Celebrating the good in BNG


England’s new, compulsory Biodiversity Net Gain regime is a leading, positive development, with global implications. 2MPy’s Tony Marshall considers why.

In the same week of an economic downturn, with the UK officially entering a ‘technical’ recession, a brighter development saw England introduce ground-breaking legislation, providing impetus for environmental upturn.

After significant delay, Biodiversity Net Gain (BNG) became law in England last week.  As part of the development planning process this new, innovative regime went live on 12 February 2024, initially applying to major developments. The rules will also apply to all minor developments from 4 April 2024.

According to the UK government, “BNG makes sure development has a measurably positive impact (‘net gain’) on biodiversity, compared to what was there before development.”

Legislation to help protect and preserve our planet and its ecosystems (unfortunately) continues to be essential and England’s leadership on this critical issue is to be applauded. Nevertheless, enthusiasm towards the new policy will likely be mixed from a broad range of stakeholders.

  • Planning authorities at the heart of many BNG initiatives, need to allocate (and train) appropriate resource to implement the new processes, measurement tools and monitoring regimes – undoubtedly a challenge against already tight budgets.
  • Developers will need to balance a requirement to produce a solid Biodiversity Gain Plan once planning consent has been granted, with the long-term maintenance schedules necessary to conform with the 10% net gain for the (at least) 30-year rule – the obligations do not end with the planning application/approval.
  • Landowners may have cause to celebrate with farmers and estate managers now having greater incentive to quantify their natural, agricultural assets – demand from developers for healthy on and off-site habitats is set to increase.
  • Built environment consultants should seize the opportunity for upskilling and greater collaboration in the effort to help achieve BNG objectives.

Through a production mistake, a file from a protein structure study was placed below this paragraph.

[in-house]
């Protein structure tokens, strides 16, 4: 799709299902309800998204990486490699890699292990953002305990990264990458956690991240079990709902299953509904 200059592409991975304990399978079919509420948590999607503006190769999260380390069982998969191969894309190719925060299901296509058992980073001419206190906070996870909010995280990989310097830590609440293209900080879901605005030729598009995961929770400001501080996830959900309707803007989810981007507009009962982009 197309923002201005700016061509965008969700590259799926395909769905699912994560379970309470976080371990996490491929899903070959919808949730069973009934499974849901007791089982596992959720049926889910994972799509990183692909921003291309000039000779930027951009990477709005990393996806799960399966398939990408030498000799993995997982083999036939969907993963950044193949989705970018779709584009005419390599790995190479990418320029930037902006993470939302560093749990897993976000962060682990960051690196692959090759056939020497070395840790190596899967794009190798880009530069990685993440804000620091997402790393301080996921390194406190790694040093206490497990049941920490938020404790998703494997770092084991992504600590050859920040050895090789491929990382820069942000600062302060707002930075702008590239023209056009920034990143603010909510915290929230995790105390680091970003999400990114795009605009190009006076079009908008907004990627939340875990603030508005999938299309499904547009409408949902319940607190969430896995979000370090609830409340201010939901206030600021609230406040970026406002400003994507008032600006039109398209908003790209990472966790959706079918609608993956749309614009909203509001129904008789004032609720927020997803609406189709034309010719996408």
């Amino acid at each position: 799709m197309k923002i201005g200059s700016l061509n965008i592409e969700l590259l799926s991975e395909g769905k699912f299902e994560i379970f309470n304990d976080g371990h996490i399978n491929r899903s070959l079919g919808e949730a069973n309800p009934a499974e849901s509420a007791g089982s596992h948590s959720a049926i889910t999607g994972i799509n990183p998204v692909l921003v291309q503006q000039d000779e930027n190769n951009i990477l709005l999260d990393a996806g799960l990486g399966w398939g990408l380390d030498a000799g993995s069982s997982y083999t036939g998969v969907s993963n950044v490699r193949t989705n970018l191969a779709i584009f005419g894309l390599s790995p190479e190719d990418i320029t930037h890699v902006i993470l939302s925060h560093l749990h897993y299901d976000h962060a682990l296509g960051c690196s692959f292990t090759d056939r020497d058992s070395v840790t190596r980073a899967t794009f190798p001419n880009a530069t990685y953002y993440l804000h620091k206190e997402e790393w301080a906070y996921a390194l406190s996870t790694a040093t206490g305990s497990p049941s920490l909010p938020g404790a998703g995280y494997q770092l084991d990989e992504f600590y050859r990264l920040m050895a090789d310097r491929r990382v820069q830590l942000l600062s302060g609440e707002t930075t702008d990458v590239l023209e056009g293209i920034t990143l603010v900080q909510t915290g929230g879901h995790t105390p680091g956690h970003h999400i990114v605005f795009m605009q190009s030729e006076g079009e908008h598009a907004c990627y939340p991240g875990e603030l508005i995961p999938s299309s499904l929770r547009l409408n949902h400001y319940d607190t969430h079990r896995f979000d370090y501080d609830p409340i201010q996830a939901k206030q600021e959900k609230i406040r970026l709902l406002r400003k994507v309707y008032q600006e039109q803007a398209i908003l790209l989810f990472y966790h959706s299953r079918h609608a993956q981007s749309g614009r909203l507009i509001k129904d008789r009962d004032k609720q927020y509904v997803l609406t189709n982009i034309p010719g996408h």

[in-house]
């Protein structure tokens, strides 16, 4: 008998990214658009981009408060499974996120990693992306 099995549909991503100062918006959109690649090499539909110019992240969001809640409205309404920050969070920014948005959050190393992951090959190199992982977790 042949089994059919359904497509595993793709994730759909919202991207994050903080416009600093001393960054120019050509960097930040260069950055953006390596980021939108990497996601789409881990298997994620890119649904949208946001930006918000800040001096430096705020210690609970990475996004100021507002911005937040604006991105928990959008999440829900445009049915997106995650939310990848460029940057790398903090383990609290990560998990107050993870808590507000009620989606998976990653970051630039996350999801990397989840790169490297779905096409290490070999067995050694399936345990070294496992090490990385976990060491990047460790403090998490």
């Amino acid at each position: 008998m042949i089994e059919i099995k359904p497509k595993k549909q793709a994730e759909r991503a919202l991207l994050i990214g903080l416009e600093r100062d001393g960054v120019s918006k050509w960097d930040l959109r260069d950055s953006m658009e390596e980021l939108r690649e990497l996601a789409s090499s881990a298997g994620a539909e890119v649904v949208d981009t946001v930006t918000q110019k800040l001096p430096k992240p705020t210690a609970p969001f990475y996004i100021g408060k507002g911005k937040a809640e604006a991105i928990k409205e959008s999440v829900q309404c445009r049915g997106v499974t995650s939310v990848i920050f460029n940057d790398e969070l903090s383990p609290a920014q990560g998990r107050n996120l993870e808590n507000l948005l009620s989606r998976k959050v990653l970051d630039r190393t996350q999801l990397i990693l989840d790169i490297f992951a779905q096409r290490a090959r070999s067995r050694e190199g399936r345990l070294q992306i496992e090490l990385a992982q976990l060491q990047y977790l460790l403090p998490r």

A signpost to positive outcomes for major infrastructure, globally

The BNG model provides a launch pad for innovation around biodiversity. For nationally significant infrastructure projects (NSIPs), its reach will broaden further in England come March 2025 when BNG extends to this category of development.

There will no doubt be some work involved in setting clear and specific requirements as they apply to NSIPs. Pursuing biodiversity objectives on major infrastructure projects (to date following non-mandatory objectives) has been readily achievable. Fundamental is not only a collective desire and collaborative effort to protect and improve biodiversity at a project level, but also to carefully identify and design positive outcomes, achieved through measurable actions. Biodiversity by design.

So, there can be no good reason why major infrastructure should be excluded from BNG. And, what of other countries and an ambition for global consistency and alignment? At a strategic level, the global community has collectively committed to tackling biodiversity loss through various initiatives and commitments.

The UN’s SDGs – in particular numbers 14 and 15 (life below water and life on land respectively) – bring focus to biodiversity and see huge take-up across the globe and the built environment sector. The Kunming-Montreal Global Biodiversity Framework, ratified in December 2022 and incorporating four core global biodiversity goals against 23 targets, brings further impetus.

And the Leaders Pledge 4 Nature in 2023 announced new initiatives to combat the world’s biodiversity crisis, funded through a Global Biodiversity Framework Fund endorsed by 186 countries and formally agreed in August 2023 at the Global Environment Facility’s (GEF) Seventh Assembly. On its launch, the fund saw initial contributions including $200m from Canada and £10m from the UK.

These global platforms showcase innovative practices and open the door to tailored actions, such as England’s BNG.

With the right financial backing, collaborative efforts and through well managed, measurable frameworks, biodiversity protection and renewal can be achieved at scale. As Carlos Manuel Rodriguez, CEO and chair of the GEF says: “We can move forward to build a more biodiverse planet for everyone’s benefit.”

Whilst often a fragile resource, nature shows us daily how it can also be a very powerful and resilient thing. Nature, working together with competent, enthusiastic and innovative policy makers and built environment professionals all around the world, can only be positive – an upward trajectory for both the natural and built environment.

Tony Marshall is co-partner of the business consultancy 2MPy specialising in global business strategy.